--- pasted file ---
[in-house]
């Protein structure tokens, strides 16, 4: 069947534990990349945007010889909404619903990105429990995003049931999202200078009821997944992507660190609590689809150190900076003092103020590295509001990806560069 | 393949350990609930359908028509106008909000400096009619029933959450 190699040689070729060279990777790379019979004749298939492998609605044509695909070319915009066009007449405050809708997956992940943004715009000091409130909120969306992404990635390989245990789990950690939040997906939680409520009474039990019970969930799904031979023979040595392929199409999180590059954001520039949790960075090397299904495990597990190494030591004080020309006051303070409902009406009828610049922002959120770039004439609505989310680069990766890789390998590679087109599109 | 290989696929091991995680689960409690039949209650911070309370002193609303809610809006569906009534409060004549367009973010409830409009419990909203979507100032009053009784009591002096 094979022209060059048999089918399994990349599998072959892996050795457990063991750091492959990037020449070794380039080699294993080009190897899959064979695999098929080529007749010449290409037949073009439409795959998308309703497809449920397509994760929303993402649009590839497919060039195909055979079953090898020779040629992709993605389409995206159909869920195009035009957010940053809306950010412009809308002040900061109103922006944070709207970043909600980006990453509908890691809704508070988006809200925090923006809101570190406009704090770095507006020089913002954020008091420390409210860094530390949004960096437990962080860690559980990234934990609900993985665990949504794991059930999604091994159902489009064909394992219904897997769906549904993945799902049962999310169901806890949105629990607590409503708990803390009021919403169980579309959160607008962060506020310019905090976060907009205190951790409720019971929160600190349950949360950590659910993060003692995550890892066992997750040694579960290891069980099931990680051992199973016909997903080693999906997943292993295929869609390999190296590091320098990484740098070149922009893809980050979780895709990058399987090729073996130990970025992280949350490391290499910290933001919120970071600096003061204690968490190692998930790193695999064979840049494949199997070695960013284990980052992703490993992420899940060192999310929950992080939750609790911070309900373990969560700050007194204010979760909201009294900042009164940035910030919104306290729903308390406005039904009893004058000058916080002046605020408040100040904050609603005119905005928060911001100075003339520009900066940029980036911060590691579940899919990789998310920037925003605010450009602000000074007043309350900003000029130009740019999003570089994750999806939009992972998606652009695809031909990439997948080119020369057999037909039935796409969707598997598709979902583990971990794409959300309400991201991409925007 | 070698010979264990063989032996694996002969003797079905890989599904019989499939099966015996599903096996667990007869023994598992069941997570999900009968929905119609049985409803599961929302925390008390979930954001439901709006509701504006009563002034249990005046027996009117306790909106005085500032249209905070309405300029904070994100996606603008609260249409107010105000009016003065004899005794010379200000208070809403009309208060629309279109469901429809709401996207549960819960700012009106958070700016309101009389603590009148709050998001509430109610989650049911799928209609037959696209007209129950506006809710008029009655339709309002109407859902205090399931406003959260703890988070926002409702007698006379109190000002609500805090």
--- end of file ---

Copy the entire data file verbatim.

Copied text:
[in-house]
């Protein structure tokens, strides 16, 4: 069947534990990349945007010889909404619903990105429990995003049931999202200078009821997944992507660190609590689809150190900076003092103020590295509001990806560069 | 393949350990609930359908028509106008909000400096009619029933959450 190699040689070729060279990777790379019979004749298939492998609605044509695909070319915009066009007449405050809708997956992940943004715009000091409130909120969306992404990635390989245990789990950690939040997906939680409520009474039990019970969930799904031979023979040595392929199409999180590059954001520039949790960075090397299904495990597990190494030591004080020309006051303070409902009406009828610049922002959120770039004439609505989310680069990766890789390998590679087109599109 | 290989696929091991995680689960409690039949209650911070309370002193609303809610809006569906009534409060004549367009973010409830409009419990909203979507100032009053009784009591002096 094979022209060059048999089918399994990349599998072959892996050795457990063991750091492959990037020449070794380039080699294993080009190897899959064979695999098929080529007749010449290409037949073009439409795959998308309703497809449920397509994760929303993402649009590839497919060039195909055979079953090898020779040629992709993605389409995206159909869920195009035009957010940053809306950010412009809308002040900061109103922006944070709207970043909600980006990453509908890691809704508070988006809200925090923006809101570190406009704090770095507006020089913002954020008091420390409210860094530390949004960096437990962080860690559980990234934990609900993985665990949504794991059930999604091994159902489009064909394992219904897997769906549904993945799902049962999310169901806890949105629990607590409503708990803390009021919403169980579309959160607008962060506020310019905090976060907009205190951790409720019971929160600190349950949360950590659910993060003692995550890892066992997750040694579960290891069980099931990680051992199973016909997903080693999906997943292993295929869609390999190296590091320098990484740098070149922009893809980050979780895709990058399987090729073996130990970025992280949350490391290499910290933001919120970071600096003061204690968490190692998930790193695999064979840049494949199997070695960013284990980052992703490993992420899940060192999310929950992080939750609790911070309900373990969560700050007194204010979760909201009294900042009164940035910030919104306290729903308390406005039904009893004058000058916080002046605020408040100040904050609603005119905005928060911001100075003339520009900066940029980036911060590691579940899919990789998310920037925003605010450009602000000074007043309350900003000029130009740019999003570089994750999806939009992972998606652009695809031909990439997948080119020369057999037909039935796409969707598997598709979902583990971990794409959300309400991201991409925007 | 070698010979264990063989032996694996002969003797079905890989599904019989499939099966015996599903096996667990007869023994598992069941997570999900009968929905119609049985409803599961929302925390008390979930954001439901709006509701504006009563002034249990005046027996009117306790909106005085500032249209905070309405300029904070994100996606603008609260249409107010105000009016003065004899005794010379200000208070809403009309208060629309279109469901429809709401996207549960819960700012009106958070700016309101009389603590009148709050998001509430109610989650049911799928209609037959696209007209129950506006809710008029009655339709309002109407859902205090399931406003959260703890988070926002409702007698006379109190000002609500805090």